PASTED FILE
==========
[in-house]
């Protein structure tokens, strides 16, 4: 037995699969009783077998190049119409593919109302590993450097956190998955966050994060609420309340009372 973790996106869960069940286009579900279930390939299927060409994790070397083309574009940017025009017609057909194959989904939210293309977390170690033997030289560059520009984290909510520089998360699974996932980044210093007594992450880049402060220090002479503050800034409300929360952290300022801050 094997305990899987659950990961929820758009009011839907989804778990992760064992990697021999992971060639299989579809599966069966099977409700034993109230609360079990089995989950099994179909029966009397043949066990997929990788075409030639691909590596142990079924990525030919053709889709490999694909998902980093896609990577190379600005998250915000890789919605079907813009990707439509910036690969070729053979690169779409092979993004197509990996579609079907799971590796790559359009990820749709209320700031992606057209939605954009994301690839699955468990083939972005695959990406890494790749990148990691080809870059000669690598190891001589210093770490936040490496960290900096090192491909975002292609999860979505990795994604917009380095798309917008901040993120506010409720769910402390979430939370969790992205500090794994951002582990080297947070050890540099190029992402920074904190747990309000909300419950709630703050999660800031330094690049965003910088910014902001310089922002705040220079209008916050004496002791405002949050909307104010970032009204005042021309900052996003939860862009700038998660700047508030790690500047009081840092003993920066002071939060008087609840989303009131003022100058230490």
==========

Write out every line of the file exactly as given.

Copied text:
[in-house]
């Protein structure tokens, strides 16, 4: 037995699969009783077998190049119409593919109302590993450097956190998955966050994060609420309340009372 973790996106869960069940286009579900279930390939299927060409994790070397083309574009940017025009017609057909194959989904939210293309977390170690033997030289560059520009984290909510520089998360699974996932980044210093007594992450880049402060220090002479503050800034409300929360952290300022801050 094997305990899987659950990961929820758009009011839907989804778990992760064992990697021999992971060639299989579809599966069966099977409700034993109230609360079990089995989950099994179909029966009397043949066990997929990788075409030639691909590596142990079924990525030919053709889709490999694909998902980093896609990577190379600005998250915000890789919605079907813009990707439509910036690969070729053979690169779409092979993004197509990996579609079907799971590796790559359009990820749709209320700031992606057209939605954009994301690839699955468990083939972005695959990406890494790749990148990691080809870059000669690598190891001589210093770490936040490496960290900096090192491909975002292609999860979505990795994604917009380095798309917008901040993120506010409720769910402390979430939370969790992205500090794994951002582990080297947070050890540099190029992402920074904190747990309000909300419950709630703050999660800031330094690049965003910088910014902001310089922002705040220079209008916050004496002791405002949050909307104010970032009204005042021309900052996003939860862009700038998660700047508030790690500047009081840092003993920066002071939060008087609840989303009131003022100058230490």